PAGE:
Two former Big Law partners have joined forces to form a new boutique firm in Chicago called Fairchild Morgan Law.
The new firm is the product of a merger of Morgan Legal Group, which was founded in 2015 by Geoff Morgan, and Fairchild Law Offices, a firm formed in 2010 by Jessica Fairchild. Morgan was previously a Schiff Hardin partner based in Chicago and a chairman of the business division at Michael Best in Milwaukee, while Fairchild is a former Sidley Austin corporate lawyer in Chicago and a former in-house counsel for the nonprofit entity Chicago 2016.
In contrast to those big players, Fairchild Morgan Law is a boutique transactional law firm with eight lawyers, some who have worked for other top-tier firms such as Kirkland & Ellis, Latham & Watkins and Foley & Lardner, operating in Chicago and Milwaukee. Despite its small size, the partners said the new firm offers a range of specialties, including M&A, joint ventures, investment services, private offerings, contract review, and commercial real estate transactions.
Fairchild Morgan Law’s founders said they are undeterred by the longtime dominance in Chicago of global firms such as Kirkland & Ellis and Sidley Austin, and the tendency of some financial institutions to establish formal internal guidelines telling employees which outside counsel they may hire for a given type of deal. In such a tough legal market, the founders say, there is definitely a place for law firms that can offer an alternative to exorbitant legal fees.
“We are Big Law firm expatriates, and we’ve observed that there are a lot of companies for whom Kirkland, White & Case, and Sidley are not great fit because they’re not fee-sensitive,” Morgan said. “For some of the huge companies, the legal fees aren’t as much of a factor. But for midsized companies, up to a billion in market cap, legal fees often are an issue.”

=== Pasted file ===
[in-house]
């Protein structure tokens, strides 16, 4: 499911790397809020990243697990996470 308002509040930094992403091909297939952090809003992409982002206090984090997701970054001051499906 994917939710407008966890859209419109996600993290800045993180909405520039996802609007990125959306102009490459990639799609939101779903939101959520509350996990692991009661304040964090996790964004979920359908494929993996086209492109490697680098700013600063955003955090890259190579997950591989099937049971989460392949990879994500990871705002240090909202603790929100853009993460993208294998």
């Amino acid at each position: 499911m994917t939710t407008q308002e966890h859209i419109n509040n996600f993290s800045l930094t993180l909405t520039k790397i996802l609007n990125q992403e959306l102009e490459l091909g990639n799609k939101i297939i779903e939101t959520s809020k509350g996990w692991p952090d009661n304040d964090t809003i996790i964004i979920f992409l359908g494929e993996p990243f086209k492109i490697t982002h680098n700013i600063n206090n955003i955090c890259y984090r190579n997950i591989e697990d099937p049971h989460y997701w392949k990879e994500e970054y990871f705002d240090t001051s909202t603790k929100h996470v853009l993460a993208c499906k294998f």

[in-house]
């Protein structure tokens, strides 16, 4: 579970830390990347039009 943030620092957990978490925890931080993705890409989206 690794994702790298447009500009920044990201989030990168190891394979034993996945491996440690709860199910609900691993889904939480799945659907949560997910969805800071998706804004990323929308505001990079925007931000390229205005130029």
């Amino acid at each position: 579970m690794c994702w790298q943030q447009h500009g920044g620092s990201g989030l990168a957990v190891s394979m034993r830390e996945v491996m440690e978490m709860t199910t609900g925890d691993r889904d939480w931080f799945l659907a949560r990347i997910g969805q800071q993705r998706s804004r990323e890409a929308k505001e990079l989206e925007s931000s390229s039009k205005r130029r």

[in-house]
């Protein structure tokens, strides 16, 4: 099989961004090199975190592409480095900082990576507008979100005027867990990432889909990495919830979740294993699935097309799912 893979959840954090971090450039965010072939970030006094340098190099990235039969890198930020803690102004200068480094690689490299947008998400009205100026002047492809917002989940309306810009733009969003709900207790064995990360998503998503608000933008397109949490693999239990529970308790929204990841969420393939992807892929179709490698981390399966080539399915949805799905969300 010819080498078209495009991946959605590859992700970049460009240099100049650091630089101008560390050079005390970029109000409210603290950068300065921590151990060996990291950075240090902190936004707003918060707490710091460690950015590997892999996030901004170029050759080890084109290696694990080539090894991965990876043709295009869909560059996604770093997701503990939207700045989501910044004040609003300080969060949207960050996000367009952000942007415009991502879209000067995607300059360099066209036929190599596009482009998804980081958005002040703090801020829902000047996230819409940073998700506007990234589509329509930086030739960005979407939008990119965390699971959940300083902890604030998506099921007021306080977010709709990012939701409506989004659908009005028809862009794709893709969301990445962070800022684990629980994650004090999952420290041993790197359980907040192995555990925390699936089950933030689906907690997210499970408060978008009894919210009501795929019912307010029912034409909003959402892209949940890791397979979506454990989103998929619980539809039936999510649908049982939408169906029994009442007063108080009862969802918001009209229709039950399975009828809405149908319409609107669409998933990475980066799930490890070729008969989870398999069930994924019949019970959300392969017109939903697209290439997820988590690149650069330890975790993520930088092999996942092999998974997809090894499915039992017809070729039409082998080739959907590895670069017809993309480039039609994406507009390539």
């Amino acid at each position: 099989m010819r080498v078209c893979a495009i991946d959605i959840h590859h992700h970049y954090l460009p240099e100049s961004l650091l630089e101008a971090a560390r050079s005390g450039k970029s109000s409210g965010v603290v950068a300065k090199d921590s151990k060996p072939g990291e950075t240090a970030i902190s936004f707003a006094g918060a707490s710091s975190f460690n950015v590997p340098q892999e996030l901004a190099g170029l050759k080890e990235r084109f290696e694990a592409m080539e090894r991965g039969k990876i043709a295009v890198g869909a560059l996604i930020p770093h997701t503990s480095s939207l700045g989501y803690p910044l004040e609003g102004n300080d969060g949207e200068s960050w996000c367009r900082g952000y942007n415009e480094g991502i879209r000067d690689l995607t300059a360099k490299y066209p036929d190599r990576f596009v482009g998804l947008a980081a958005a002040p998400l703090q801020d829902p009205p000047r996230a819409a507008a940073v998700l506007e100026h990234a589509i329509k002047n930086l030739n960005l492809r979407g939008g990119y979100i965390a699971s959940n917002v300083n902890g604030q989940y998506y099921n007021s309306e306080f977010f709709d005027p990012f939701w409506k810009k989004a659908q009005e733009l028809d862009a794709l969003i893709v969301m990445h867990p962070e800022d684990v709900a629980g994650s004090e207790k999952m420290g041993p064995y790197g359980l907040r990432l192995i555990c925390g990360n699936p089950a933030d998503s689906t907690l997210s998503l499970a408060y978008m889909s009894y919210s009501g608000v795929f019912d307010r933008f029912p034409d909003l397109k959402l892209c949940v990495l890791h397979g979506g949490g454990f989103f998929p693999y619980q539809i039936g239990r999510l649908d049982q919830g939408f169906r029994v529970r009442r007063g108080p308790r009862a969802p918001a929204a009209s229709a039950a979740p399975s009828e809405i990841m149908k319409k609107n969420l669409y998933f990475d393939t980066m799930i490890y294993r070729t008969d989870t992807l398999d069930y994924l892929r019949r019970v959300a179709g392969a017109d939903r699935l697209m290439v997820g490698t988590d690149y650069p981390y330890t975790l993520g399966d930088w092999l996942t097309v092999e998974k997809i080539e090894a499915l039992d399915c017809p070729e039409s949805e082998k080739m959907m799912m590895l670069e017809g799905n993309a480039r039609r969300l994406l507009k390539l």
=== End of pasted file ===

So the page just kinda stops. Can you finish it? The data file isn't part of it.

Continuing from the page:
Midsized companies that need to undertake mergers or joint ventures, form LLCs, and do sophisticated legal transactions but find the larger law firms’ fees a deal-breaker may see the wisdom of partnering with a boutique firm such as Fairchild Morgan Law, Morgan said.
“We’re not going to be for everybody. But I think there’s definitely a niche for us,” Fairchild said. “We got a call recently from a private equity firm that has portfolio companies that need legal work. They had been using a Big Law firm, but now they said they want to sit down with us.”
While stressing the contrasts between their new entity and large, big-name firms, Morgan and Fairchild are not disparaging the Big Law world where they spent much of their careers. They maintain a strong relationship with lawyers at the mega firms and, indeed, the law firm model of which they are exponents draws heavily on referrals from those firms.
“When the revenues of a company are less than $10 million a year, they can’t afford Kirkland. So Kirkland gives a referral, and says, ‘Here is a smaller shop that knows what it’s doing,’” Morgan said.
Fairchild noted that they expect to get a lot of referrals from large firms for things that might not work well for them. “There may be a smaller transaction that the big firms are not set up to handle. We come in and we’re able to work on those matters,” she said.